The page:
Sunday, 10 June 2018

Being Boiled

Barrow 20 - Hornets 6

There’s an urban myth that claims if you put a frog into a pan of hot water it will jump out, but if the frog is put into cold water which is then brought to a boil by slowly increasing the heat, it will not perceive the danger and will allow itself be cooked to death.

And in the steaming heat of Craven Park, Barrow gradually turned up the second-half heat to leave Hornets realising far too late that the game as a contest was long dead.

Indeed in a locked-up, air-tight chess-game of a first half, there was no clue at all to just how this game would edge away from Hornets grasp.

With Dec Kay defusing an early aerial bombardment with aplomb, Hornets made rapid progress downfield where Seta Tala went close. Gifted a penalty for a late high shot on Danny Yates, Hornets worked the ball to Deon Cross who went over the line. After much debate, it was decided - we think -  that a double movement occurred: Referee Mr Smith somewhat light on clarity.

But Hornets continued to press - going wide on the last tackle only for the last pass to Rob Massam to be deemed forward.

With defences on top, flowing football was at a premium. Twice the home side had rare opportunities: the first ending with Rob Massam crash tackling his opposite number into touch, the second with Barrow knocking on with the line begging.

The first clear-cut chance of the half fell on 24 minutes to Barrow winger Toal, who coughed the ball into the in-goal when it looked easier to score. Dec Kay’s consequent break to half-way came to nought when he too knocked on.

Hornets were penalised for appearing to contest the resulting scrum and Barrow applied some concerted pressure: held-up over the line, then forcing a drop-out - then knocking on.

Both sides were now struggling to prise the game open: Deon Cross bundled into touch as he attempted a blind-side sneak; Barrow coughing the ball first tackle after Hornets had been snagged for obstruction playing an out-set in their own half.

In the end, it took Dallimore’s milking of a 35th minute penalty to break the deadlock: 2-nil.

As the half drained away, Rob Massam hit the defensive line with a punishing drive, Barrow’s Crellin got his body position all wrong and came reeling out of the tackle completely pole-axed. He was stretchered from the field after an extensive delay.

On resumption it was Barrow’s turn to get snagged for a ‘ghost obstruction’ - and there was just enough time left for Mr Smith to come up with a quite ridiculous penalty (Hornets exchange passes, Dallimore sticks a hand between and knocks on - Hornets penalised for obstruction. We know - us either…).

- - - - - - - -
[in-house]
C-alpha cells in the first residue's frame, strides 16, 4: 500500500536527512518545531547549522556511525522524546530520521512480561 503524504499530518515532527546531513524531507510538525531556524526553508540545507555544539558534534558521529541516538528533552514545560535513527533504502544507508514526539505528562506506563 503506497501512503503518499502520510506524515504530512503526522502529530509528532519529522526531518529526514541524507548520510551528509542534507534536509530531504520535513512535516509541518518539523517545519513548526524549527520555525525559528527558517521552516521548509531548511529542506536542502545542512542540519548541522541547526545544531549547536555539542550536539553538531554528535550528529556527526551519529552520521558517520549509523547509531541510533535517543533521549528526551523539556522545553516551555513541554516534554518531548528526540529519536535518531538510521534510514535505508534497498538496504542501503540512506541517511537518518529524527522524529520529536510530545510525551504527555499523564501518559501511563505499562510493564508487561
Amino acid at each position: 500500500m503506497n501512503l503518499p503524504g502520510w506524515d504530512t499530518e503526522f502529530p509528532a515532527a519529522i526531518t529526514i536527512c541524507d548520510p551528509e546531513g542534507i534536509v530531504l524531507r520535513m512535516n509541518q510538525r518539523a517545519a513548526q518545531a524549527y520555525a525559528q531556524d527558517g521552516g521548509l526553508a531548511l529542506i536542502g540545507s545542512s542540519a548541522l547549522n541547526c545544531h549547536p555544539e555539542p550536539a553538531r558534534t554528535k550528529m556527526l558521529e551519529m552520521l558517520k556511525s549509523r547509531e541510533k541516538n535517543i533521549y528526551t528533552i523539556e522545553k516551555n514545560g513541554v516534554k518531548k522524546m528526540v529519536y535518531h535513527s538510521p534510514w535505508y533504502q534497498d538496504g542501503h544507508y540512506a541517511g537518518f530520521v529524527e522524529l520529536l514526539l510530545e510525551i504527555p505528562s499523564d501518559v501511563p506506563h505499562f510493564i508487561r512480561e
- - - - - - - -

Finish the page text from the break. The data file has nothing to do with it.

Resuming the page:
Dallimore banged over the penalty from in front and the teams retired to the sheds tryless at 4-nil.

A pretty good show all-round, we thought. a tight, combative contest…

The second half started with an error after just 40 seconds - a forward pass in the kick-off set, set the tone. Two minutes later Barrow pressed on the 20m line, but a Dec Kay intercept carried the ball clear - only for him to force a reckless pass to the lurking Smith. Barrow worked the ball wide where a three on-one on Rob Massam was enough for Hulme to score. 8-nil.

Hornets responded well with a direct set, but Deon Cross threw a crazy interception pass that Stack snaffled. Barrow’s set ended with Rob Massam knocking on under his own posts.

On 54 minutes Barrow hit Hornets with a real sucker-punch; Dallimore picking out Fieldhouse round the back of a scrum for a simple try. 12-nil.

On the hour, Barrow wunder-prop Bullock picked a path through the defence where Jo Taira had his back turned, aimed his not insignificant bulk at Danny Yates and Dec Kay and physics did the rest. 16-nil - and the game disappearing into the middle distance.

Hornets produced one moment of inspiration on 70 minutes: Tyler Whittaker with the break, dropping the ball onto his toe for Seta Tala to score (16-6).  Then Hornets dropped the kick-off…

After ten more minutes of Hornets ending good sets with poor options, there was just enough time left for Bullock to shove his way through four defenders to score the softest try of the day. The game, in the end won  - and lost - by a multitude of imperceptible incremental shifts.

The adjective most used after the game was ‘disappointing’. But we have to be careful that this game doesn’t become a metaphor for a season, where we’re slowly boiled but don’t notice until it’s too late. And where any chance of survival - like the frog - lies dead in the water.